). Recent tracing studies have also revealed that TCA cycle metabolism in vivo is fueled by substrates beyond glucose and glutamine. As described previously, the contribution of circulating lactate to TCA cycle intermediates exceeds that of glucose in most tissues and tumors (
Beyond being driven by environmental differences between in vitro versus in vivo growth, TCA cycle substrate preferences are also determined by cancer tissue type and driver genetic mutations. For example, liver tumors with aberrant overexpression of MYC display enhanced glutamine oxidation and sensitivity to therapies that target glutamine catabolism relative to liver tumors driven by overexpression of MET (
). Clear cell renal carcinomas exhibit a tumor type–specific metabolic profile: these tumors do not oxidize glucose-derived carbon in the TCA cycle and instead preferentially engage in aerobic glycolysis (
). Altogether, advances in in vivo metabolic tracing are uncovering a wide array of metabolic strategies employed by tumors, and future work should continue to elucidate how oncogenes, lineage, environment, and cell state collectively determine metabolic phenotypes and liabilities of cancer cells.
TCA cycle heterogeneity in immune cells
The field of immunometabolism was ignited following the discovery that activated T-cells significantly upregulate glucose uptake and glycolysis to support the energetic and biosynthetic demands of T-cell expansion (
). Since this seminal finding, it has become increasingly appreciated that the TCA cycle also undergoes significant remodeling during immune cell activation and that this remodeling supports distinct immune cell functions and fates. For example, activated macrophages increase expression of the enzyme aconitate decarboxylase 1 (previously known as IRG1), which produces itaconate from the decarboxylation of TCA cycle–derived aconitate, an intermediate in the conversion of citrate to isocitrate (
). In response to T-cell receptor stimulation, 2HG accumulates to millimolar levels in CD8+ T cells and enhances effector differentiation through a mechanism involving altered histone and DNA methylation (
). In natural killer cells, cytokine activation induces Srebp-dependent metabolic reprogramming that drives metabolism of glucose-derived citrate through the citrate–malate shuttle; accordingly, blocking the citrate–malate shuttle or Srebp activation inhibits natural killer cell effector function (
). These are just a few examples of the enormous potential of TCA cycle reprogramming to reinforce immune cell function and alter immune cell fate. More examples of TCA cycle–driven immunomodulation can be found in recent reviews (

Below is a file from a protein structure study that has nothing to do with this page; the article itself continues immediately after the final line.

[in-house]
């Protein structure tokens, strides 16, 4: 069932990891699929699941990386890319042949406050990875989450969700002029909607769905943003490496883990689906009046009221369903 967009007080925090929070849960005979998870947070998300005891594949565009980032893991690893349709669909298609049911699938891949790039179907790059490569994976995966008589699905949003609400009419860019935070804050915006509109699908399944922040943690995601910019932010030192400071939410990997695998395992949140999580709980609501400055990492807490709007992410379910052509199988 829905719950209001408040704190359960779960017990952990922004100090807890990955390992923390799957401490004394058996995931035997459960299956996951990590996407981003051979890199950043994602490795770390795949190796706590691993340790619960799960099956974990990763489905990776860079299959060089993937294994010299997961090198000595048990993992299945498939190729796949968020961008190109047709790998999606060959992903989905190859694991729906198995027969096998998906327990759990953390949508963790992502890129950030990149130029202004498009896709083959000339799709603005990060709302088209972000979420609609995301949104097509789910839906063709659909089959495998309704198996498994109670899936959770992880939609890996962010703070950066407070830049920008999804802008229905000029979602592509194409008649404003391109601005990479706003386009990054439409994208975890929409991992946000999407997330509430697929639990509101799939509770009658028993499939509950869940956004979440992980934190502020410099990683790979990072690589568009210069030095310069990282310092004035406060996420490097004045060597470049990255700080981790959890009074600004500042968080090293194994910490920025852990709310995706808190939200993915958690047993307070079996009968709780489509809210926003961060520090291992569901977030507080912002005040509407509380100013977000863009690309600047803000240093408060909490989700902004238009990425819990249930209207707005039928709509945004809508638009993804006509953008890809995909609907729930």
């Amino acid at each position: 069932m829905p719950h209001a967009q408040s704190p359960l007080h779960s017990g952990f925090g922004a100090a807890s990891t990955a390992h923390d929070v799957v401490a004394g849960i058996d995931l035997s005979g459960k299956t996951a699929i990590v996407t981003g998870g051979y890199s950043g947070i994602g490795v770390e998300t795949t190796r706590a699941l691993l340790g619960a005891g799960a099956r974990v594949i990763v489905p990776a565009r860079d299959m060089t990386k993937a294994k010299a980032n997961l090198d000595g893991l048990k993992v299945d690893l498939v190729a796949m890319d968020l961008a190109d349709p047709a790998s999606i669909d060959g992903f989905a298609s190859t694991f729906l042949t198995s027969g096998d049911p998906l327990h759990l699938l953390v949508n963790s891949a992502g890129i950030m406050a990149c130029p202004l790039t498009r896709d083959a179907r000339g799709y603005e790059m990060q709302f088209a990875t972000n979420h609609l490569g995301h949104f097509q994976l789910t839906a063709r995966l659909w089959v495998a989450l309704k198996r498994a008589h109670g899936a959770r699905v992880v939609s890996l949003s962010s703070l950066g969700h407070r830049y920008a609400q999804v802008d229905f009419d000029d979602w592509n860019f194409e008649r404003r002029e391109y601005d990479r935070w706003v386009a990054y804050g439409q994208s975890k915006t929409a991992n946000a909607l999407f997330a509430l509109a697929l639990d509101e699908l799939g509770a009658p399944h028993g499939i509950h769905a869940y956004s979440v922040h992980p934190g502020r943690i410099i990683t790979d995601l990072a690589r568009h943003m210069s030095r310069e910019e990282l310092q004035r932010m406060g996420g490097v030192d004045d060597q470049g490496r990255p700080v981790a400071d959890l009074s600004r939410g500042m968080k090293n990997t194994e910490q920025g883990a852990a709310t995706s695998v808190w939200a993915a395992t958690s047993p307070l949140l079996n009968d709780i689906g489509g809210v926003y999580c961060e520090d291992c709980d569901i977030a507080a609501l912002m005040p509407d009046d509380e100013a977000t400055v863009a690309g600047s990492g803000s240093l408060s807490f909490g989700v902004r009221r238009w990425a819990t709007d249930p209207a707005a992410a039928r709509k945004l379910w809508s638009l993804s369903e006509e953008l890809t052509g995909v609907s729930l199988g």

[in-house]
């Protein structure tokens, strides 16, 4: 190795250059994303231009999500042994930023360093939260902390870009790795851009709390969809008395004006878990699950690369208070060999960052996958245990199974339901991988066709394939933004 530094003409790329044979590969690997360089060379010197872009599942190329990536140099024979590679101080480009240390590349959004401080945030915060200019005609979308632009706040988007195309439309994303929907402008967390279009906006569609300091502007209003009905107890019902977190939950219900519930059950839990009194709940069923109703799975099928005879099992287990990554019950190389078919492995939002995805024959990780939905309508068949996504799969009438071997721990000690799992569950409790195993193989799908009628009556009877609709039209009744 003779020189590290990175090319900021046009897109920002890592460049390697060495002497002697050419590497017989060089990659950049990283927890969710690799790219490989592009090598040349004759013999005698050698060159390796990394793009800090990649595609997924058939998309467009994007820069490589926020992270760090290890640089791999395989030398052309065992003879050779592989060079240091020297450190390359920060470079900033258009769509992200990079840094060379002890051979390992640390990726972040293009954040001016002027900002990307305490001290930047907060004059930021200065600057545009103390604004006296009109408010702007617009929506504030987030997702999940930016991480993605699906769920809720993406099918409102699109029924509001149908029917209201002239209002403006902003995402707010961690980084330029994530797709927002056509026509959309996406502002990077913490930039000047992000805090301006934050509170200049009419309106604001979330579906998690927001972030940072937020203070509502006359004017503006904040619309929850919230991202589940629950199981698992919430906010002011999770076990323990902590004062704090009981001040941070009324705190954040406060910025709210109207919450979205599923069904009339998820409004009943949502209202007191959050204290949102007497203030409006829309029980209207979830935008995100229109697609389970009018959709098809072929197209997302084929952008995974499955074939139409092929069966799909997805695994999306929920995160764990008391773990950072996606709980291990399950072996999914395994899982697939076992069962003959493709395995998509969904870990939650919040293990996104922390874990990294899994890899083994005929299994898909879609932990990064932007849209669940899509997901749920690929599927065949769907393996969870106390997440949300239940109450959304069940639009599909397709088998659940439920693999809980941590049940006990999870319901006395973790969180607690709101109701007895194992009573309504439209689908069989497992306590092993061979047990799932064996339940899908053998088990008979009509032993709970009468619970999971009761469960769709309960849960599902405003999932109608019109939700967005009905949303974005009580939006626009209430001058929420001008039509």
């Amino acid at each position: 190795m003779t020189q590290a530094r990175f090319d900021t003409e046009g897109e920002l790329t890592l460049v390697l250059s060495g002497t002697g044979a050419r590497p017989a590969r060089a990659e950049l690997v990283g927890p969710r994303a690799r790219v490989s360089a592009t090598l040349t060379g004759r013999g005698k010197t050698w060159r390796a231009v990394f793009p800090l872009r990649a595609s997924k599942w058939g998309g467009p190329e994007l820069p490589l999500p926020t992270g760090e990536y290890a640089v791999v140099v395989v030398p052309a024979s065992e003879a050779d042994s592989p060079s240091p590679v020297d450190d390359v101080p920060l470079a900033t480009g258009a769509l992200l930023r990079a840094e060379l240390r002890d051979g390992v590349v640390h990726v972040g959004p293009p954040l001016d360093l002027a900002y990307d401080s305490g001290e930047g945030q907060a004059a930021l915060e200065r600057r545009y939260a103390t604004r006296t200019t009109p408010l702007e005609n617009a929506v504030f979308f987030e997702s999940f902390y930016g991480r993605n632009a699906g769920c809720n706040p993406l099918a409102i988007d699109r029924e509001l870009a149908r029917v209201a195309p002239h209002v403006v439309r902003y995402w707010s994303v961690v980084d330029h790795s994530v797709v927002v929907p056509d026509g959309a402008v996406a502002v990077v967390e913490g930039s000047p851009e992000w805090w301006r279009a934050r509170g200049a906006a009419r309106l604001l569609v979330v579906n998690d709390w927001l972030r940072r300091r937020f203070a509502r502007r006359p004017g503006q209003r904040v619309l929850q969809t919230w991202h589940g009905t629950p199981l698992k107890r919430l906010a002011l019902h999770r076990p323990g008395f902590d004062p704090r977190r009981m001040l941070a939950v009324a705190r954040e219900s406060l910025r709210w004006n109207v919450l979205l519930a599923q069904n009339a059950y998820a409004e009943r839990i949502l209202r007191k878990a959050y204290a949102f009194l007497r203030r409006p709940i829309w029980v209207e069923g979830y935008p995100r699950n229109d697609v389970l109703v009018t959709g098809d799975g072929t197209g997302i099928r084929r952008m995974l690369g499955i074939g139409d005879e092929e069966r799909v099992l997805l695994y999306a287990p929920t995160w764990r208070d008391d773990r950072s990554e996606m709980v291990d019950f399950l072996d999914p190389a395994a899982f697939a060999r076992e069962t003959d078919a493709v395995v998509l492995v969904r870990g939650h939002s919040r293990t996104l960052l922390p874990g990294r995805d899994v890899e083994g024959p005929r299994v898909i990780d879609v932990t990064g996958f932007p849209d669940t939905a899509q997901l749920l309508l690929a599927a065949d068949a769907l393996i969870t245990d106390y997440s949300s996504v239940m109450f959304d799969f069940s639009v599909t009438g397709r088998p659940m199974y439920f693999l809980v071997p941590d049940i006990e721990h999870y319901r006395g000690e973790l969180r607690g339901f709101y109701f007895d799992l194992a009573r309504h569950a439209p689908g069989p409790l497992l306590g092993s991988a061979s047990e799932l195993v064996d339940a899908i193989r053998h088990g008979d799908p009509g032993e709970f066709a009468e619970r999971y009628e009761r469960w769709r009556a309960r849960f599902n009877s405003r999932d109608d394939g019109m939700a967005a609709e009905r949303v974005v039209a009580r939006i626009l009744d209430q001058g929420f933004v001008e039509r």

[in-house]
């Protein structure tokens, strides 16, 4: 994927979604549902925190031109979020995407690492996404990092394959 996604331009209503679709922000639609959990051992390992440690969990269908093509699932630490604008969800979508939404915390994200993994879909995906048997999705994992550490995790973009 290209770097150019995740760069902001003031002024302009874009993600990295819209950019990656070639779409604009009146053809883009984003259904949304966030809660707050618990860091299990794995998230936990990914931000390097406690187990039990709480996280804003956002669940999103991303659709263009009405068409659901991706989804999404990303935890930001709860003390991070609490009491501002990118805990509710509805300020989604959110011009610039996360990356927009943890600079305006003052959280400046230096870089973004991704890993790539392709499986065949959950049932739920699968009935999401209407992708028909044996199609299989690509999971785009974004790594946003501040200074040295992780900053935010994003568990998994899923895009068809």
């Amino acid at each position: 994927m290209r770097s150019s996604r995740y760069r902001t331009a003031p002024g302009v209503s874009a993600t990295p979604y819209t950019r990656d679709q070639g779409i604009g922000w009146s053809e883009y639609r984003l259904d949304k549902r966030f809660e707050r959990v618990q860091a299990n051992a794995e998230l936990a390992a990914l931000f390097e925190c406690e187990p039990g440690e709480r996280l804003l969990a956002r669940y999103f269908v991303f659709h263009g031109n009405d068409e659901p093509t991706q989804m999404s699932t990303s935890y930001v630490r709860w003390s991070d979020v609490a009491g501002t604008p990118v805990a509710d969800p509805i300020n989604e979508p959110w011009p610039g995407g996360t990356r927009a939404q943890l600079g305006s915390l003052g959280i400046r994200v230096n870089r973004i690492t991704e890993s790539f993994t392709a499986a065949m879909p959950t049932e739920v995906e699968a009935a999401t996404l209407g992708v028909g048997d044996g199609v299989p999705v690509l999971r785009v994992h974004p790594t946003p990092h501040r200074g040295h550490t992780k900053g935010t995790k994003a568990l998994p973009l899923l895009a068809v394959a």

Adult tissue stem cells maintain organ homeostasis by balancing self-renewal and differentiation into mature cell types. Intriguingly, this functional plasticity may be accompanied by notable metabolic plasticity. In multiple tissue contexts, adult stem cells have been found to primarily engage in aerobic glycolysis. Upon lineage commitment and differentiation, however, cells increase their oxidation of pyruvate in the TCA cycle and display enhanced OXPHOS (
). For example, intestinal stem cells (ISCs) express lower levels of MPC than their differentiated progeny, and blocking mitochondrial pyruvate entry via MPC inhibition drives increased ISC numbers and proliferative potential (
). Collectively, these studies illustrate that TCA cycle substrate preference and behavior can vary within the same lineage in adult stem cells.
Pluripotent stem cells are emerging as a powerful system in which to study metabolism during cell-state transitions. While pluripotency, or the ability to give rise to all embryonic germ layers, is a state that exists only transiently during early mammalian development, it can be modeled indefinitely in vitro using ESCs derived from the inner cell mass of preimplantation blastocysts (
). Mouse and human ESCs can be cultured under conditions that drive a spectrum of pluripotent states, ranging from those that closely mimic the preimplantation state (otherwise known as the “naïve” state) to those that resemble the postimplantation epiblast. Increasing work is identifying metabolic alterations that correlate with developmental stages in both mouse and human, including variability in preferred substrate for oxidation in the TCA cycle and changes in steady-state levels of TCA cycle metabolites. While most cultured cell lines require glutamine supplementation to support cell survival and proliferation, naïve mouse ESCs can grow in the absence of exogenous glutamine. The glutamine-independent phenotype exhibited by naïve mouse ESCs is coupled with a reduction in the contribution of glutamine-derived carbons to TCA cycle intermediates (